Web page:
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‘(Dis)empowered by what we see … ’: exploring the use of video-stimulated reflection in physical education pedagogy and practice

journal contribution
posted on 2017-01-01, 00:00 authored by Amanda MooneyAmanda Mooney, Chris HickeyChris Hickey
Reflexive accounts of physical education (PE) pedagogy and practice offer potential to reveal much about the intended and unintended learning, for both students and teachers, that can result from certain pedagogic encounters. Despite the promotion of reflective practice/s as a possible ‘panacea’ for improved teaching and learning, there is widespread concern that such approaches have relatively little influence in ‘shaking or stirring’ the deep-seated notions of effective pedagogy that are held by many physical educators [Mordal-Moen, K., & Green, K. (2014). Neither shaking nor stirring: A case study of reflexivity in Norwegian PE teacher education. Sport, Education and Society, 19(4), 415–434]. Inherent here are concerns that an increase in critical awareness alone does not necessarily lead to pedagogic translation [Hickey, C. (2001). “I feel enlightened now, but … ”: The limits to the pedagogic translation of critical social discourses in PE. Journal of Teaching in Physical Education, 20(3), 227–246] . Against that backdrop, we continue to support the use of reflective practice techniques as tools through which to interrogate the socio-cultural conditions and power relations that install enduring notions of effective pedagogy and dominant professional identities [Coia, L., & Taylor, M. (2017). Let’s stay in the swamp: Poststructural feminist reflective practice. In R. Brandenburg, K. Glasswell, M. Jones, & J. Ryan (Eds.), Reflective theory and practice in teacher education (pp. 49–62). Singapore: Springer Singapore]. In this paper, we explore PE pedagogy and practice through reflective practice with two female teachers in all-boys’ schools. Specifically, we critique the use of video-stimulated reflections from a feminist poststructuralist perspective to make visible the possibilities, challenges and tensions inherent in this methodological approach.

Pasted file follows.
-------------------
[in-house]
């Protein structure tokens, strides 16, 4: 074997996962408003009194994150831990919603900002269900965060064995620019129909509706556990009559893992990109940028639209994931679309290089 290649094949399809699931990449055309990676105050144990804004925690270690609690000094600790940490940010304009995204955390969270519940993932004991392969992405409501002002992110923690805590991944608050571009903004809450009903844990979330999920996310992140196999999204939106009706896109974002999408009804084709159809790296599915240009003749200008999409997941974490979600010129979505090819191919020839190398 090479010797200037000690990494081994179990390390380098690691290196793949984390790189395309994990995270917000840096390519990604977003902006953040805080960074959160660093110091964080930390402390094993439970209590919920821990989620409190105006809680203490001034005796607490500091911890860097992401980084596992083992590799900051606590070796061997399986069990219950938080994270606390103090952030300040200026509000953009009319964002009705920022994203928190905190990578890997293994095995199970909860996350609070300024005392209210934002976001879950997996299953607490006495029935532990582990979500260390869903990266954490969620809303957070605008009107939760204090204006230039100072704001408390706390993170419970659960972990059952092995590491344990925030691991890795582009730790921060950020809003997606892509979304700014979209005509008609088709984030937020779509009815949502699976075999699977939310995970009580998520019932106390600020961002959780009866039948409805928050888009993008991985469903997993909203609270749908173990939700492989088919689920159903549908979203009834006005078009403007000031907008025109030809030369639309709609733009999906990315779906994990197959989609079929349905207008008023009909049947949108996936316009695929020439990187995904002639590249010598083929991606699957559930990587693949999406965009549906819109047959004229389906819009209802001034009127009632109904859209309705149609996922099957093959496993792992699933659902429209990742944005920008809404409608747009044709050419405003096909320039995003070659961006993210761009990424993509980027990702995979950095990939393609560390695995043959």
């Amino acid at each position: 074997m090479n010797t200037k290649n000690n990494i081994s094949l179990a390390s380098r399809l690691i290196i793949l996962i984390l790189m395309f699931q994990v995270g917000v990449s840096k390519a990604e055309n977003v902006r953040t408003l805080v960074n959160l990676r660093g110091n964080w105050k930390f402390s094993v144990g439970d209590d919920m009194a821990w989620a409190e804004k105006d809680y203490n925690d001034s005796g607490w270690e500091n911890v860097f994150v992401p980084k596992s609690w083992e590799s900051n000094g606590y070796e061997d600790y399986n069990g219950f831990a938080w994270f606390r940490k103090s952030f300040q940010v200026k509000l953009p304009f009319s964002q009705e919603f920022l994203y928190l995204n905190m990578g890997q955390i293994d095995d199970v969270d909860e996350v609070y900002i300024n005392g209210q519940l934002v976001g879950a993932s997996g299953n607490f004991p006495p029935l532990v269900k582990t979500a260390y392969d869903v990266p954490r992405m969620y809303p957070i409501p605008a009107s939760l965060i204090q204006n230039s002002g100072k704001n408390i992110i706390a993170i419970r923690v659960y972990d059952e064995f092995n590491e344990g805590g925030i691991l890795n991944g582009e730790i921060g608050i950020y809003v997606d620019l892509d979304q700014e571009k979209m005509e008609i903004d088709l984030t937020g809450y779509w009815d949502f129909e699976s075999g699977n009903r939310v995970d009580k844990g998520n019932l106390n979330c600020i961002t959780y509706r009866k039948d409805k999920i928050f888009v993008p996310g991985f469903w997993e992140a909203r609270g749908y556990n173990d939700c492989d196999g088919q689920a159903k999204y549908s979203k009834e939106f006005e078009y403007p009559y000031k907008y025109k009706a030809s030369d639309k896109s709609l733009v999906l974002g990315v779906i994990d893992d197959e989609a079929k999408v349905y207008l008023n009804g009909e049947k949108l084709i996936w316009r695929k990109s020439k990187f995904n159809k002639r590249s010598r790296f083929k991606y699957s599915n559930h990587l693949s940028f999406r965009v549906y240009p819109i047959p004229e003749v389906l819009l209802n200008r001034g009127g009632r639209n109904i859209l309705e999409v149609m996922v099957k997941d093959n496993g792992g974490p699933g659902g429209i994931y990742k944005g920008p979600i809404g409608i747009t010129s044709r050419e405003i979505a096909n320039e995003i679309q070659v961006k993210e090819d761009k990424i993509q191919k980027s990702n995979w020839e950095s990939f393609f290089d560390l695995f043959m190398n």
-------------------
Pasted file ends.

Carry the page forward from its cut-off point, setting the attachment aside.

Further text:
History

Journal

Asia-Pacific journal of health, sport and physical education

Volume

8

Pagination

229-244

Location

Abingdon, Eng.

ISSN

1837-7122

eISSN

1837-7130

Language

eng

Publication classification

C1 Refereed article in a scholarly journal

Copyright notice

2017, Australian Council for Health, Physical Education and Recreation

Issue

3

Publisher

Taylor & Francis